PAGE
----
Before each pitch Monday night at Class A Potomac, Ryan Zimmerman took one small step forward with his left foot, bent at his waist and extended his glove — ready position at the hot corner. He instinctively broke on all contact, even balls fouled to the backstop. His movements were notable because he was playing left field. Old habits are hard to break.
On the first 1,120 occasions Zimmerman took his position on a major league diamond, he jogged to shortstop once and to third base the other 1,119 games. Tuesday night at Nationals Park, he will probably return to the Washington Nationals after missing 44 games on the disabled list with a broken thumb. And he will probably play left field.
“Whenever you do something new, it’s a little nerve-wracking,” Zimmerman said. “But I feel like I can go out there and do what I need to do.”
After three weeks of practice and three Class A tuneups, Zimmerman’s franchise-shifting switch will likely become vividly real. Zimmerman had not been told he would face the Philadelphia Phillies, but he planned to return Tuesday to Nationals Park if everything went well. And everything went well.
Monday night, in his final minor league rehab game, Zimmerman went 2 for 4 with two singles and scorched a lineout to deep center. Once Zimmerman reached base, he wore a padded, fingerless black glove over his right hand to protect his thumb, which he said is at full strength, and does not even swell anymore. Always quick to recapture his eye and timing, Zimmerman finished his rehab appearance with five hits in 14 at-bats.
In left field, Zimmerman made a smooth, easy catch on a can of corn near the left field line. He had no other action in left, unless you count the light trot he made to the warning track, watching a home run fly into the trees beyond the fence. Or the ball a fan threw onto the field, which Zimmerman tossed back into the bleachers.
He played three games in left field at Potomac, and each game it felt less foreign to Zimmerman. His lack of experience worried him, but he felt confident he could field balls and hit cutoff men with enough proficiency to keep his powerful bat in the lineup.
“I feel like I can be adequate and do a good job,” Zimmerman said. “I feel like I can do things to help us win. I think that’s the most important part.”
After Zimmerman broke his thumb April 12 and went on the disabled list the next day, the Nationals went 20-24 and scored 3.7 runs per game. They have played all season with holes in their lineup, but once Zimmerman returns Bryce Harper will be the lone regular remaining on the disabled list.
“We’re just excited for him to come back,” center fielder Denard Span said. “He’s a big part of this team, and a big part of our lineup. We definitely missed him. I can’t wait for him to get back, just to add that extra presence.”
Zimmerman’s familiar presence will be there in new form, with him in left field. Zimmerman has dived into the new position headlong. Monday afternoon, Zimmerman arrived at Pfitzner Stadium not long after noon. At 2 p.m., he trotted to left field. Nationals first base coach Tony Tarasco and minor league outfield coordinator Gary Thurman stood in the infield. They fed balls into a machine that spit them into the air for Zimmerman to track down.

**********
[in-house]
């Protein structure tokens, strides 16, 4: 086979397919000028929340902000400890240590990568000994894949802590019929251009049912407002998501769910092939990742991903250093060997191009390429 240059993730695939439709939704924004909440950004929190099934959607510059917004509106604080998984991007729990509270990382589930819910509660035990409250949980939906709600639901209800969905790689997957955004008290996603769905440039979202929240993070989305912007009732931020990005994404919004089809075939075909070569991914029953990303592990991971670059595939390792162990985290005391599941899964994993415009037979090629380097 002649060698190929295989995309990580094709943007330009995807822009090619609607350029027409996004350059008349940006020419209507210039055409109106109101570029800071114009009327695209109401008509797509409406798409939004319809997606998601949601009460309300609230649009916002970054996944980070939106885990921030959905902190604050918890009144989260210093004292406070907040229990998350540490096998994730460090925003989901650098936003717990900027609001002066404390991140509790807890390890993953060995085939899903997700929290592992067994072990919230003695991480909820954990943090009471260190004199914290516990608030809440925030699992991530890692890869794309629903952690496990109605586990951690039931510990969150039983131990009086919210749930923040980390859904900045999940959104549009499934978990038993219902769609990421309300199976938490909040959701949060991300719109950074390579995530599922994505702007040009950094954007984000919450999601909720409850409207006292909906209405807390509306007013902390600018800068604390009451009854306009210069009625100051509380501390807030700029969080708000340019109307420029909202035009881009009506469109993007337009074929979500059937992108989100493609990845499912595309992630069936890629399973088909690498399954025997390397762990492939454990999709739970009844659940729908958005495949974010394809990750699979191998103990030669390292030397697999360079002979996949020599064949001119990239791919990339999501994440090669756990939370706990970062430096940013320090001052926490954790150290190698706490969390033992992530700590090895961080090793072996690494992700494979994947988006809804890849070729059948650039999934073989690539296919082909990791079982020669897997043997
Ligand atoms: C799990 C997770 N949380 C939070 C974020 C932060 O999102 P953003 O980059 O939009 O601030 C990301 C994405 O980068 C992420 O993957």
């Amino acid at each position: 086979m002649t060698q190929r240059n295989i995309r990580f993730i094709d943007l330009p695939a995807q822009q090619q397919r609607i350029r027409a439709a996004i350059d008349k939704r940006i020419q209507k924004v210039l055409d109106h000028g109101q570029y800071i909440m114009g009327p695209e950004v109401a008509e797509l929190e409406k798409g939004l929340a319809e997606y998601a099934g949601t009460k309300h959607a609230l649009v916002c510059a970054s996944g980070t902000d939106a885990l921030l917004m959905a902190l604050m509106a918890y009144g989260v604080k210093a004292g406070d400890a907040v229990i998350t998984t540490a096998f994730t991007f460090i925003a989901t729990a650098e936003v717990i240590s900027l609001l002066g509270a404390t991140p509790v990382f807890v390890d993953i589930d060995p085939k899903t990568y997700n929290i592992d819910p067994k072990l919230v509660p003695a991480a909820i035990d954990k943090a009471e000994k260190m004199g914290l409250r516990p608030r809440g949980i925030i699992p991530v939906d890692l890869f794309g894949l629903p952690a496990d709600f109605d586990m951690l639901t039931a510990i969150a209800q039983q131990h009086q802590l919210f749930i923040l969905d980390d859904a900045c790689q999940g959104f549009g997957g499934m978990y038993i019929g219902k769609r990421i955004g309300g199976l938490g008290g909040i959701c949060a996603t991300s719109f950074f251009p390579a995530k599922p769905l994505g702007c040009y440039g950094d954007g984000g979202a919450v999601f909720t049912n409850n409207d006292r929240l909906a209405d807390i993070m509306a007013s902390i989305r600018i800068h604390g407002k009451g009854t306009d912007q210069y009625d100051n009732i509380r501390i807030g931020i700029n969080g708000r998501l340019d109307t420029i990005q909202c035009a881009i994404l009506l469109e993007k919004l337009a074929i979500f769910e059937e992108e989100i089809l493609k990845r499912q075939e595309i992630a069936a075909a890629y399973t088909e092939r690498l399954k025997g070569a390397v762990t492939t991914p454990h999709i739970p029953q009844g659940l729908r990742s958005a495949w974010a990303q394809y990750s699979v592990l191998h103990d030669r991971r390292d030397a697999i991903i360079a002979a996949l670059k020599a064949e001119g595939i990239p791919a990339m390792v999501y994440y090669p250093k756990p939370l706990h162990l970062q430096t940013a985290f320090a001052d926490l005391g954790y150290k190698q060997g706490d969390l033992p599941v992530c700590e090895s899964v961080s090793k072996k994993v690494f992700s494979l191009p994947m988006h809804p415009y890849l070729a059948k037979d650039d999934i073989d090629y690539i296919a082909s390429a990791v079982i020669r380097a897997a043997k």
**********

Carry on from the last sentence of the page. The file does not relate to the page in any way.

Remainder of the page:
“He looks comfortable,” said Potomac Manager Tripp Keister, a former minor league outfielder. “That’s the part that really stuck out to me. He wasn’t fighting it at all. He’s played on the left side of the diamond his whole life, so seeing balls off the bat really wasn’t an issue for him. I would be very surprised if he’s not a very good outfielder here soon.”
The larger question may be how well Zimmerman adjusts to making throws from the outfield with his battered, chronic right shoulder. Two rival scouts in Potomac said they believed Zimmerman would have an easier time throwing from the outfield than from third base.
“It’s a different throw,” Zimmerman said. “I can get my momentum going. I can use my legs a lot more. A lot of the times, unless the ball comes right to me, it’s going to be just getting the ball to the cutoff man, letting him do the job. As far as practicing the throws I need to make, I’ve practiced those and I’ve made them all.
“I’m not going to be [Yasiel] Puig or anyone like that. But not too many people are.”
Zimmerman expressed confidence his throws would require less precision, and he would have more time and space to gather momentum with footwork, and need to rely less on his arm.
“You have to be so much more accurate in the infield,” Zimmerman said. “The timing is different – you have usually less than four seconds to react to a ball, catch the ball, set your feet and throw the ball over 100 feet. People don’t realize how quick that happens. In the outfield, you have a lot more time. You can situate your body a little bit better. Those are all things that I’m still learning. But I can use those to my advantage.”
Now, likely starting with the Phillies on Tuesday night, major league base runners will have the opportunity to test Zimmerman in a new way. Is he up for the challenge?
“They should run all they want,” Zimmerman said.
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